At a family gathering in August, I gave a brief tribute to my mother on the occasion of her 90th birthday. As the guests sipped their coffee in the warm summer air, I ticked off a dozen or so pieces of wisdom that she has imparted to her family over the decades. One insight that I credited to her was an aversion to waste. In our household, items such as clothes and toys would have multiple lives before being thrown out, and leftover food would be transformed into tomorrow’s lunch. In other words, my mother was an early advocate of the circular economy, in which materials and products have multiple iterations, and the waste of one process loops back and becomes the input for another.
For people of her generation, these are commonly held values. But younger generations have largely strayed from these ideas, opting instead to produce and consume more and more. Some of the waste is recycled, but that only goes so far towards addressing the problem that the planet has limited resources to offer.
The finiteness of this supply distinguishes materials from energy. There’s little doubt that in the future we will be able to capture more solar power and even build nuclear fusion reactors to abolish energy scarcity forever. But for material resources, no such technology is in view.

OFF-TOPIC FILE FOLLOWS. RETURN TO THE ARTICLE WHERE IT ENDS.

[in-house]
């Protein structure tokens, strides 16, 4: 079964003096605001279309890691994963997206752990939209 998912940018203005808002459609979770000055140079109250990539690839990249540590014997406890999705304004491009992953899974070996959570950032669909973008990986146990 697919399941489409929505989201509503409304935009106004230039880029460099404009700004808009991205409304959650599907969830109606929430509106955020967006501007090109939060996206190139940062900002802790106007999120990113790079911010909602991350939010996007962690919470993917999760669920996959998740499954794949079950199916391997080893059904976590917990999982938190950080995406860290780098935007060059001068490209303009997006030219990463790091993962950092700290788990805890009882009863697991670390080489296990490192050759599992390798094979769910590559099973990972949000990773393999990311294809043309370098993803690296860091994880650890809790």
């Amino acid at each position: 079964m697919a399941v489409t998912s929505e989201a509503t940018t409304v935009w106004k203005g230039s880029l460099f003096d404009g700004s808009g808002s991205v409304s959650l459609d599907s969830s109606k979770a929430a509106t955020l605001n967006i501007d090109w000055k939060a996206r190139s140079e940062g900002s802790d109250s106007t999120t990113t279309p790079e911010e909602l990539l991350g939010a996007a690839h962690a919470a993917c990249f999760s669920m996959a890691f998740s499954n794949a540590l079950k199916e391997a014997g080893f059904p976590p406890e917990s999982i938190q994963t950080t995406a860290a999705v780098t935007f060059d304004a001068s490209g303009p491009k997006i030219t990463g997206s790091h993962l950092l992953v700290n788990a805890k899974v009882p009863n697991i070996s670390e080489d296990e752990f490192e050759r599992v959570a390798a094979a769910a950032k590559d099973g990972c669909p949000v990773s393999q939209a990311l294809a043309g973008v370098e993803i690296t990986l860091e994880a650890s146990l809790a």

That’s what makes the research reported in this Outlook so important. As the world sets out to put its economies on a sustainable footing, this Outlook looks at the progress and barriers to the sustainable use and re-use of plastics; electronic devices such as mobile phones; building materials; and clothing and other textiles. It also examines the transition of biofuels to a more environmentally friendly form that will foster less soil-depleting and carbon-producing agriculture, and the urgent need to become better stewards of Earth’s water resources. Two researchers also debate whether plastic recycling is central to the advancement of the circular economy, or a counterproductive distraction from the need for more fundamental change.
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